Tomorrow’s web is being built by a vast community of programmers and designers spread around the globe. They’re all forging new paths on their own, but it’s when they find the occasion to get together and compare notes that the sparks really fly.
Such a gathering is happening this week in San Francisco at the Web 2.0 Expo, a conference put on every six months or so by tech publisher O’Reilly.
It can all be a bit much, so here are our picks for the sessions you simply shouldn’t miss at the Web 2.0 Expo. Certainly, there will be others of great importance to you depending on your area of expertise (and you can view the full schedule here), but these are the sessions that we Webmonkeys are most looking forward to.
All sessions are taking place at Moscone West in San Francisco. The conference sessions start Tuesday and run through Thursday morning. Intensive educational tracks are taking place Monday, May 3. Follow coverage here on Webmonkey and on Twitter under the hashtag #w2e.
HTML5 vs. Flash: Webocalypse Now?
Tuesday, 10:00am, room 2001
Design guru and author Eric Meyer leads this discussion about the future of Flash on the HTML5-powered web. Don’t expect a Flash-bash session, though. It’s true that Flash has been taking a beating lately, but it still has a place in the modern, media-saturated web. Meyer will examine issues central to the Flash vs. HTML5 debate, including openness, security and performance.
A Conversation with Paul Buchheit
Tuesday, 4:10pm, Main Hall
This keynote interview will occur on the main stage, as Web 2.0 Expo program chair Sarah Milstein dishes the tough questions to Facebook’s Paul Buchheit. Now one of Facebook’s lead engineers, Buchheit originally arrived at the social networking giant when it acquired his start-up, FriendFeed (he was also one of the engineers behind Gmail at Google). Facebook has since incorporated many of FriendFeed’s innovations around real-time social publishing into its core product, the constantly-updating News Feed that scrolls down your Profile page. But that’s just the beginning of Buchheit’s story at Facebook. We can expect some discussion around the company’s new Open Graph platform it launched in April.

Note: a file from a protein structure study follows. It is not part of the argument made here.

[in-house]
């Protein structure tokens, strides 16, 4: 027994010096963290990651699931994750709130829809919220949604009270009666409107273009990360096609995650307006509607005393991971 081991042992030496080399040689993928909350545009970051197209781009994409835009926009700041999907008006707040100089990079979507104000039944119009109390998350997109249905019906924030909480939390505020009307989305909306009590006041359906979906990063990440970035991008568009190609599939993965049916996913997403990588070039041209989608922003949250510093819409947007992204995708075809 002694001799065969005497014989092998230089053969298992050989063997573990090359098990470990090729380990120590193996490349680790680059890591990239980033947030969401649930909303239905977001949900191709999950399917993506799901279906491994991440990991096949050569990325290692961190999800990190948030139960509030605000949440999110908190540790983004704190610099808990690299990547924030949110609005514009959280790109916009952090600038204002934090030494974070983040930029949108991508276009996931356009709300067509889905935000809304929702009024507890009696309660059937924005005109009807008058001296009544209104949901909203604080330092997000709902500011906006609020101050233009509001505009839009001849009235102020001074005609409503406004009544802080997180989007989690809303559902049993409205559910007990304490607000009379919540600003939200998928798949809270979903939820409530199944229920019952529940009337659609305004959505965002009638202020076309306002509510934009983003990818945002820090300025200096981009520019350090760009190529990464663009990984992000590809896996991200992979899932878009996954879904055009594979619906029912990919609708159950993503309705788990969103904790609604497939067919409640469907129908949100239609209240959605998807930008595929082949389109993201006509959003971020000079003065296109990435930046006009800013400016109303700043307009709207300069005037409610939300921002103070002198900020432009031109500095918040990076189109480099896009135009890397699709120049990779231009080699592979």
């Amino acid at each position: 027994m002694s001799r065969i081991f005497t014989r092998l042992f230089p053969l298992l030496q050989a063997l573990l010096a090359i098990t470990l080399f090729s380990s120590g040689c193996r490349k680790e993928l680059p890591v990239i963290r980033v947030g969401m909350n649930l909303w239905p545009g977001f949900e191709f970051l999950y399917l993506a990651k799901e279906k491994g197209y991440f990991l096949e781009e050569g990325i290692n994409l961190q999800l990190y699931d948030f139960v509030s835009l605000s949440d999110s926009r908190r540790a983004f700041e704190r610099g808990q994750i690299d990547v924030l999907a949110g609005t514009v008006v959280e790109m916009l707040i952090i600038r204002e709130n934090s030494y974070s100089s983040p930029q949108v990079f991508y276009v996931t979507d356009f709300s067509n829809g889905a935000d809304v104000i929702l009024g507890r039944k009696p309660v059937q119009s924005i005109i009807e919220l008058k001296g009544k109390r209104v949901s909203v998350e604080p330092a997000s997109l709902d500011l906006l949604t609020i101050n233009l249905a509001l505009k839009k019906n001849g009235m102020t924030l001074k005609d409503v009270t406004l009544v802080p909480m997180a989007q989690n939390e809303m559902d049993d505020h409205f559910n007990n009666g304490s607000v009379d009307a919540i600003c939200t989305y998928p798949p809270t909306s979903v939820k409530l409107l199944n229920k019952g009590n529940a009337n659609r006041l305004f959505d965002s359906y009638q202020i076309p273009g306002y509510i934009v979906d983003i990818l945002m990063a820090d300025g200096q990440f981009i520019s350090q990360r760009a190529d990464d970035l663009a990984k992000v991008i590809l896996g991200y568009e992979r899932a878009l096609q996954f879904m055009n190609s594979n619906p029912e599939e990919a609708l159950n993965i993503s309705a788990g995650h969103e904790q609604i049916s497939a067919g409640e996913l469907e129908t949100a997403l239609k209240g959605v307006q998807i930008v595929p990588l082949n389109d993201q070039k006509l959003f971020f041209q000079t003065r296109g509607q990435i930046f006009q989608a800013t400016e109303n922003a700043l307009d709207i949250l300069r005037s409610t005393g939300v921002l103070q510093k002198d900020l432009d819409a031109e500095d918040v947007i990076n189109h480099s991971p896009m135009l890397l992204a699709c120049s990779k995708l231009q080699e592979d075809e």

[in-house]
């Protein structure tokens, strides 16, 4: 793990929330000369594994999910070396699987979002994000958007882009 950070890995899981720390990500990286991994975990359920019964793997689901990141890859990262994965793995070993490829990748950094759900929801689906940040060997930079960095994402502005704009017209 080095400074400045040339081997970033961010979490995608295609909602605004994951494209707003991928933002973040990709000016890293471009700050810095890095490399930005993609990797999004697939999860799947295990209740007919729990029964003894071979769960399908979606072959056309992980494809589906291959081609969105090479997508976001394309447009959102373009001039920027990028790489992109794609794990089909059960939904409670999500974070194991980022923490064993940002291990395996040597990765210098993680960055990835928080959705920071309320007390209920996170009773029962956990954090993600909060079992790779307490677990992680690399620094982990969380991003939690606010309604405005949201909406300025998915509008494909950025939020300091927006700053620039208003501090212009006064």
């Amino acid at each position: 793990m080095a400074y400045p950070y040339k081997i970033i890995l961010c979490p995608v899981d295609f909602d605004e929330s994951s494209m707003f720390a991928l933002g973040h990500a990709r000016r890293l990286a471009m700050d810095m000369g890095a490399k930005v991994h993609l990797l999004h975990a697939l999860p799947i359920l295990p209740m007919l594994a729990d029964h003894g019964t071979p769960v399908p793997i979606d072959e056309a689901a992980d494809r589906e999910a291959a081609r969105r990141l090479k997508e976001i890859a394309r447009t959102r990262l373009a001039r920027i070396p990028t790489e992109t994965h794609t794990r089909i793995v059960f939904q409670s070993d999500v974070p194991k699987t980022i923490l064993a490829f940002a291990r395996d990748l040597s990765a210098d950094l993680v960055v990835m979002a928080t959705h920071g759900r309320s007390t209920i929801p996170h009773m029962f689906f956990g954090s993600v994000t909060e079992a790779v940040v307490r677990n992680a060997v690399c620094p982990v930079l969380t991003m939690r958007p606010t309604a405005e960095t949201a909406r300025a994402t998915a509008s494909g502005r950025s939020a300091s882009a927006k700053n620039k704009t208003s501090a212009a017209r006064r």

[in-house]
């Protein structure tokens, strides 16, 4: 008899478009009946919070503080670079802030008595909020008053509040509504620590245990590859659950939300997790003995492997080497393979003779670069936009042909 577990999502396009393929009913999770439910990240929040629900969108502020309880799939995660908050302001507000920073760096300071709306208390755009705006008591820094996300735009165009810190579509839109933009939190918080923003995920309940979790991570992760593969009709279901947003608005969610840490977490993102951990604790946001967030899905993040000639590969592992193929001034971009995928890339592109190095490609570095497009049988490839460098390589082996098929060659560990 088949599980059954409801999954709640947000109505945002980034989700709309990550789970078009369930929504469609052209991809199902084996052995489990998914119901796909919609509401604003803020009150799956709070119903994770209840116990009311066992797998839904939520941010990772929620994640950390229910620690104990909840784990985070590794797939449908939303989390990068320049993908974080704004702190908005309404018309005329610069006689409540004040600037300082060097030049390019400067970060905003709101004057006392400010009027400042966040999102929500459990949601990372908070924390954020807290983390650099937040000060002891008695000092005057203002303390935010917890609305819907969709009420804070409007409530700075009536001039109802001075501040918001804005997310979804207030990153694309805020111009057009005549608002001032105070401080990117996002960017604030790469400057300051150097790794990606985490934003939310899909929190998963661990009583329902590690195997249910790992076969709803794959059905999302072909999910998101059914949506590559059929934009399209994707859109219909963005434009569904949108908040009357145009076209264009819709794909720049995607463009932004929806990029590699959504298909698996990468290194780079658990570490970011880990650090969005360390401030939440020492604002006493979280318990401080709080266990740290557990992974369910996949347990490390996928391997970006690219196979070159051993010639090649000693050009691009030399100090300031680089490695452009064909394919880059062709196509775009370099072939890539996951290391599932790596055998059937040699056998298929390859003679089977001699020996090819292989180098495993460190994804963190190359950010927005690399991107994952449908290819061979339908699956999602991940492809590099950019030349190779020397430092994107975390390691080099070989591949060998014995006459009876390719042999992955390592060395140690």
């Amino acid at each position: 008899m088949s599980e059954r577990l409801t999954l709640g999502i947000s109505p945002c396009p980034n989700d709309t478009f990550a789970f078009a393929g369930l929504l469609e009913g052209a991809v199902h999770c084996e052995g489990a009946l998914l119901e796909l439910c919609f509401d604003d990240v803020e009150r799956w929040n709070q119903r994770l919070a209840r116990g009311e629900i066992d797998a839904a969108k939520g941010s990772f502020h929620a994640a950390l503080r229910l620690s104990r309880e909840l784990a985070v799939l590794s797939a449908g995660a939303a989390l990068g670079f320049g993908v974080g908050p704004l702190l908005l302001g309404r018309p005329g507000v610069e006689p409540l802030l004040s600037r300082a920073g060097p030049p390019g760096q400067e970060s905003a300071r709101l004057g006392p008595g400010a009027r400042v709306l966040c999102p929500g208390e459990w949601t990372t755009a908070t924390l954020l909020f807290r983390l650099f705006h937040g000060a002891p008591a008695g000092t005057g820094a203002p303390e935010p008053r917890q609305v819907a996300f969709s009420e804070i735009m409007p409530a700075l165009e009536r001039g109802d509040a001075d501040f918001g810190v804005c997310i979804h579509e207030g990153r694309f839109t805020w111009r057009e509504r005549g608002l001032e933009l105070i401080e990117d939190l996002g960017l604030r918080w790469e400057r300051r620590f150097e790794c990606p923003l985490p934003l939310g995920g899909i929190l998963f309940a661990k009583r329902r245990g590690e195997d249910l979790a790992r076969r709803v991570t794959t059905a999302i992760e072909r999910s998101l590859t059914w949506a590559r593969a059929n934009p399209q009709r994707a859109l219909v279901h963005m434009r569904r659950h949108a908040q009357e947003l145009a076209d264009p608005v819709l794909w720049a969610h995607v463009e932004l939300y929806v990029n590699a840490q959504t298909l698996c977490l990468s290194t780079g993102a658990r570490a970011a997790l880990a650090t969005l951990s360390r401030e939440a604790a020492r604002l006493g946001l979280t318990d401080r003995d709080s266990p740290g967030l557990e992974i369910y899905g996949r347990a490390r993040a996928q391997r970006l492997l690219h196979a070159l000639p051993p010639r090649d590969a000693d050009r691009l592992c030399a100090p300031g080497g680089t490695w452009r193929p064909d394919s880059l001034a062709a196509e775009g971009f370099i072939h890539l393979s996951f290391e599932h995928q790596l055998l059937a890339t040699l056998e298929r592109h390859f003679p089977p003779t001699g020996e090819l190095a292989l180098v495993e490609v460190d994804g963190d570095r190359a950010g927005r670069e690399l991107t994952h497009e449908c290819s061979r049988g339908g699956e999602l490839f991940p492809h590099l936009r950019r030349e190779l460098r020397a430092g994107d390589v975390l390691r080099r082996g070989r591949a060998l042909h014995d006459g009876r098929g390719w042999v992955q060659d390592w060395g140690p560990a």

A Conversation with Kevin Lynch
Wednesday, 9:30am, Main Hall
On Wednesday morning, Adobe CTO Kevin Lynch takes the hot seat. He’ll be answering questions about the future of Flash on the open web, on Apple and Android devices, and on developer’s desktops as a programming environment. Lynch often stays close to the Adobe script, but it’s likely that whatever he says will add fuel to the HTML5 vs Flash debate — already a heated topic among browser vendors, mobile device makers, and proponents of open web technologies. Web 2.0 Expo program chair Brady Forrest is the interviewer.
The Search Platform: Friend Or Vampire?
Wednesday, 10:15am, Main Hall
Where do you get your news? If you’re getting it from Google, content providers like Rupert Murdoch are gunning to shut down your favorite delivery system. There’s currently a lot of chatter about whether search providers have the right (via fair use) to reprint excerpts of the news articles they’re linking to, and most of the negative rhetoric is being voiced by news publishers. But on a searchable web governed by the link economy, there has to be a balance between linking and re-publishing for anyone to extract any value. Danny Sullivan of the Search Engine Land blog breaks down what it will take for search engines and publishers to get along.
What to Expect from Browsers in the Next Five Years
Wednesday, 11am, room 2006
The Innovative APIs Fueling Location on the Web
Wednesday, 3:40pm, room 2006
Former Webmonkey contributor Adam DuVander runs down all of the free tools available on the web for creating geodata-driven location-aware applications. Before you go, also check out Adam’s most recent project: Geomena, an open database of wi-fi access points you can use for geolocation.
State of the Internet Operating System
Thursday, 9:00am, Main Hall
Mr. Web 2.0 Tim O’Reilly kicks off the final day of the conference with his keynote presentation on what he calls the “internet operating system,” the collection of technologies and concepts — hardware sensors, identity, mobile phones, location APIs, advertising, cloud-based processing, et cetera — that are shaping the future of computing. Tied to our desktops no longer we are, young Jedis.
Web Fonts: The Time Has Come
Thursday, 1:00pm, room 2001
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